I don't think that you can get a better value or a more accurate modern milsurp than a Finn M39 . . . and shoot as much as you want at 10 cents per round.

DMK
February 7, 2005, 10:34 PM
a Russin mosin is more or less a spear that happens to fire bullets. LOL! :D

Clean97GTI
February 8, 2005, 12:00 AM
my M44 will shoot to BHOA.

I am pretty accurate out to 200 yars owns me and the cheap ammo takes its toll.

ShootTheM14
June 12, 2009, 05:48 AM
I work at a rifle range in Sonoma County, CA. I have friends who are smiths are I shoot competitively. I own several Mosins. Don't buy a Mosin for accuracy. Most Internet posters describe their groups as 2" smaller and probably would add a similar increase to the size of their manhood. No Mosin can compete with a modern rifle for accuracy and if you try to put money into the Mosin be aware that you'll be able to buy a far more accurate rifle out of the box for the same money.

But, if you are like me and have scores of guns and want to do this as a labor of love here are a few tips that worked for me. #1 be able to do all your own work or have friends who are gun smiths to do the work you cannot do. #2 inspect your potential purchases until you find a near perfect bore. This might mean inspecting 100s of rifles.

I have many 1000s of rounds of pretty decent 7.62x54R surplus I've purchased over the years when it was 3-15 cents / round (Russian Surplus, 7N1, Czech Silvertip). I wanted a good platform to shoot that ammo. My current Mosins were typical Mosins (pie plate accuracy) and not capable of the degree of accuracy I desired. I checked all the Big 5 stores in my area for years looking for one of those Ukranian refinished rifles with an exceptional bore. Eventually I found one that did have a near perfect bore, perhaps it was re barreled or never issued. It's the only surplus rifle I cleaned after purchase that had no copper fouling. At this point I refinished the stock (Amber Shellac), floated the barrel, bent the bold, chromed the bolt, re crowned the barrel with a target crown (old crown was good but I wanted a modern crown), installed a PEM style scope mount and put on a modern scope, did a home made trigger job to get the pull down to about 4 lbs. The instructions for all these operations (except crowning and bolt work) I found on the web. This rifle shoots good surplus ammo consistently about 1.5 to 2.0 MOA with flyers occasionally opening the group to about 2.5 MOA. That's not the best group it ever shoots, that's the average group with surplus ammo. Considering the quality of the ammo that's excellent for a 1939 Soviet Mosin 91/30. Mostly I use it to shoot 3" clays at 300 yards and it can hit those clays about 40-60% of the time if I dope the wind right. I can hit 6" boards at 300 yards 80-90% of the time which is fun when competing against my buddies sub MOA 700s shooting their handloads.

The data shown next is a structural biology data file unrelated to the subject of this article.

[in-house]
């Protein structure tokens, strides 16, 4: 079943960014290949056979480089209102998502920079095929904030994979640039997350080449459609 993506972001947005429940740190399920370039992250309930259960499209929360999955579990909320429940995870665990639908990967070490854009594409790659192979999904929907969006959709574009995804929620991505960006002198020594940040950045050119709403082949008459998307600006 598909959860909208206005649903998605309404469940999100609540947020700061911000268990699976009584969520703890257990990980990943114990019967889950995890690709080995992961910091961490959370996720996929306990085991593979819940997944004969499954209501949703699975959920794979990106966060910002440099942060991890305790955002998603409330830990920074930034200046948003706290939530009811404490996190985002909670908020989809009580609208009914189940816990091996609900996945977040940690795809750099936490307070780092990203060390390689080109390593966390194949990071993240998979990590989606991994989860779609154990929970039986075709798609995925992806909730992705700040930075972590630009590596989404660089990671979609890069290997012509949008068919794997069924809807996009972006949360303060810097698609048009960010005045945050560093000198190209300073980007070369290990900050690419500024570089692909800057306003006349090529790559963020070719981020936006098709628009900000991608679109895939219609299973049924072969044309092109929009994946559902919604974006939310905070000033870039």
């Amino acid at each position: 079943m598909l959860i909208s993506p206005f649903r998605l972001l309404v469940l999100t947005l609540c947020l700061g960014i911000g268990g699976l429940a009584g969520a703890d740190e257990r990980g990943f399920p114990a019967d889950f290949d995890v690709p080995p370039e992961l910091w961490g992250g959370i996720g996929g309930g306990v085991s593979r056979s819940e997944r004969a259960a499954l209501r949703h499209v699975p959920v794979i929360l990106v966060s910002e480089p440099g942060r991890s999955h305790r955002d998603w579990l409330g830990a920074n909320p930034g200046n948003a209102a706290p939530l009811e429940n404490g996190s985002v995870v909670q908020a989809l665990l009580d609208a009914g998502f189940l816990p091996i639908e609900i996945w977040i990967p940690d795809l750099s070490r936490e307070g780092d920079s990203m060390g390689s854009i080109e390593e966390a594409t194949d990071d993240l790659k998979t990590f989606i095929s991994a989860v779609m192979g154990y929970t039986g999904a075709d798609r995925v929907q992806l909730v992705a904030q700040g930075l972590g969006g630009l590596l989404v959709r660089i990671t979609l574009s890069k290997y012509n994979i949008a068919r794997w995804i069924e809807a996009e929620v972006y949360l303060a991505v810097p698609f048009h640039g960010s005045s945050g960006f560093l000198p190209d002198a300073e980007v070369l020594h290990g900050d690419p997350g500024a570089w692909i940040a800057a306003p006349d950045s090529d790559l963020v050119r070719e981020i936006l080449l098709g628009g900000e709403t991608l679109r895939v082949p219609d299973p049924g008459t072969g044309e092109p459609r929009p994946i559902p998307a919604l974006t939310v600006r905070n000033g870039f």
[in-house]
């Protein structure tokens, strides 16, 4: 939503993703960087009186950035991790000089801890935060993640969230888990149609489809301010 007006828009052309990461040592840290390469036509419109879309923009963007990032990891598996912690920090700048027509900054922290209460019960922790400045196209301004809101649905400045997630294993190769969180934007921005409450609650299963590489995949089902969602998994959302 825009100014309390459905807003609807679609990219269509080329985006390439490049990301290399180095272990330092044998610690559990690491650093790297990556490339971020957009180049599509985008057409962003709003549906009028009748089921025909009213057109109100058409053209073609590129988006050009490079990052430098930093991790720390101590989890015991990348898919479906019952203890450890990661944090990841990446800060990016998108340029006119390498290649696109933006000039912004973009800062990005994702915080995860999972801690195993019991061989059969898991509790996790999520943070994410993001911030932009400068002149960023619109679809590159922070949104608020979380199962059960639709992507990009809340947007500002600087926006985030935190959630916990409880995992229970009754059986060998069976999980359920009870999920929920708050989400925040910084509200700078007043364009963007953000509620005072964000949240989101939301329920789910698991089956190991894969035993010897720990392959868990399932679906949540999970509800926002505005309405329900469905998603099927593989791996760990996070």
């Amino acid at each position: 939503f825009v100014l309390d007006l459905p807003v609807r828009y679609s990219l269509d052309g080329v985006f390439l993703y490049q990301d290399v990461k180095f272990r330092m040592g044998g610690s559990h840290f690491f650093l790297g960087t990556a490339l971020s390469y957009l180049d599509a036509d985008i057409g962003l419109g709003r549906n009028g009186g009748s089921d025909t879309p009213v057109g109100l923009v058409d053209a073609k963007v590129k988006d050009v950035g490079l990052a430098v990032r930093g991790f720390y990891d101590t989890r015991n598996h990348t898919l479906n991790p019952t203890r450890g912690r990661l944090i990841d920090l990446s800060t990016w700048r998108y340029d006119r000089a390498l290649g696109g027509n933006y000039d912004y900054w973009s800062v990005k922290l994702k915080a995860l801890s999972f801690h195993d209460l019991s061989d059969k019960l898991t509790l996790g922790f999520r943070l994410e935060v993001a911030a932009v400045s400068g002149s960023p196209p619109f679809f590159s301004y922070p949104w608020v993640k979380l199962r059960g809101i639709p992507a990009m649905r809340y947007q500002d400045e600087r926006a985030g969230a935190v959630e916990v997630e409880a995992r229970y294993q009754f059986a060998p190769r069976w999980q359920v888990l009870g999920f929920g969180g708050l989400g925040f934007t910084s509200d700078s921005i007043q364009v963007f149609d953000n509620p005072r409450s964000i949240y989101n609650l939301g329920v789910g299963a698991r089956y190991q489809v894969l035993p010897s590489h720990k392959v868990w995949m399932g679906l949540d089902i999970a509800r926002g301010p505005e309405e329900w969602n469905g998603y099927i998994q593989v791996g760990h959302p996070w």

If all these MOA out of the box Mosins exist I've never seen them on the range where I work. I have Remington 700 Varmint and Savage Model 10 Police Models I've done a little work on (trigger, bedding) that can shoot my handloads sub MOA. I'll never get a Mosin to shoot like that. Perhaps with handloads this one Mosin could shoot MOA but why waste time and money loading top of the line ammo for an inferior rifle. My Mosins are fun because they can shoot cheap surplus I don't have to load and if I can hit clays at 300 yards with some consistency and boards consistently that's all I ask.

Here is a good example of the type of false hope you'll find if you rely on the web to find out how accurate a standard Mosin should be:

http://www.theboxotruth.com/docs/edu63.htm

Don't believe that you'll just stick a couple pieces of cork into an old Mosin and start shooting great groups. Unfortunately it just don't work like that.

Rubber_Duck
June 12, 2009, 06:03 AM
This thread is over four years old! :scrutiny:

stubbicatt
June 12, 2009, 09:29 AM
From Shoot the M14: Here is a good example of the type of false hope you'll find if you rely on the web to find out how accurate a standard Mosin should be:

http://www.theboxotruth.com/docs/edu63.htm

Don't believe that you'll just stick a couple pieces of cork into an old Mosin and start shooting great groups. Unfortunately it just don't work like that.

There is another contributor on here who corked his rifle and shoots great groups. I don't recollect his screen name, but it would seem that sometimes this technique works.

If you enjoyed reading about "Mosin-Nagant accuracy" here in TheHighRoad.org archive, you'll LOVE our community. Come join TheHighRoad.org today for the full version!